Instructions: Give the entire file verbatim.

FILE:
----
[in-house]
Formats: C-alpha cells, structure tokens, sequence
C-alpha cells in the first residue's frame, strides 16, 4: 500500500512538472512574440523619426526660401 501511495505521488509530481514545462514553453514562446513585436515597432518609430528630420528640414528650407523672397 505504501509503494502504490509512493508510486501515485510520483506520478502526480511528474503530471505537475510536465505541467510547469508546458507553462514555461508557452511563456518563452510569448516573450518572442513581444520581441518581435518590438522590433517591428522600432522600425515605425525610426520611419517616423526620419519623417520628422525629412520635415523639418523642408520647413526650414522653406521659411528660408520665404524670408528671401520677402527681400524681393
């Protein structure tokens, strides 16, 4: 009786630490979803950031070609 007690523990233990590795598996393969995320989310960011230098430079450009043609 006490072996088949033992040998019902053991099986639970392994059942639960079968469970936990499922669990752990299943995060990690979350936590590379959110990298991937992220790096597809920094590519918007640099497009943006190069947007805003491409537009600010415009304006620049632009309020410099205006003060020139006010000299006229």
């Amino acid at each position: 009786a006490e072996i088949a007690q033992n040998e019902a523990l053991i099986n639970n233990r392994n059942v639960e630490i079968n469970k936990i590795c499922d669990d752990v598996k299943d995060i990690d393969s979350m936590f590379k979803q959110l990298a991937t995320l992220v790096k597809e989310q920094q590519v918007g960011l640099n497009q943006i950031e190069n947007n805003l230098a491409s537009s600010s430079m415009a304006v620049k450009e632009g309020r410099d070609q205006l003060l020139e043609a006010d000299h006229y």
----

[in-house]
Formats: C-alpha cells, structure tokens, sequence
C-alpha cells in the first residue's frame, strides 16, 4: 500500500512538472512574440523619426526660401 501511495505521488509530481514545462514553453514562446513585436515597432518609430528630420528640414528650407523672397 505504501509503494502504490509512493508510486501515485510520483506520478502526480511528474503530471505537475510536465505541467510547469508546458507553462514555461508557452511563456518563452510569448516573450518572442513581444520581441518581435518590438522590433517591428522600432522600425515605425525610426520611419517616423526620419519623417520628422525629412520635415523639418523642408520647413526650414522653406521659411528660408520665404524670408528671401520677402527681400524681393
């Protein structure tokens, strides 16, 4: 009786630490979803950031070609 007690523990233990590795598996393969995320989310960011230098430079450009043609 006490072996088949033992040998019902053991099986639970392994059942639960079968469970936990499922669990752990299943995060990690979350936590590379959110990298991937992220790096597809920094590519918007640099497009943006190069947007805003491409537009600010415009304006620049632009309020410099205006003060020139006010000299006229």
């Amino acid at each position: 009786a006490e072996i088949a007690q033992n040998e019902a523990l053991i099986n639970n233990r392994n059942v639960e630490i079968n469970k936990i590795c499922d669990d752990v598996k299943d995060i990690d393969s979350m936590f590379k979803q959110l990298a991937t995320l992220v790096k597809e989310q920094q590519v918007g960011l640099n497009q943006i950031e190069n947007n805003l230098a491409s537009s600010s430079m415009a304006v620049k450009e632009g309020r410099d070609q205006l003060l020139e043609a006010d000299h006229y």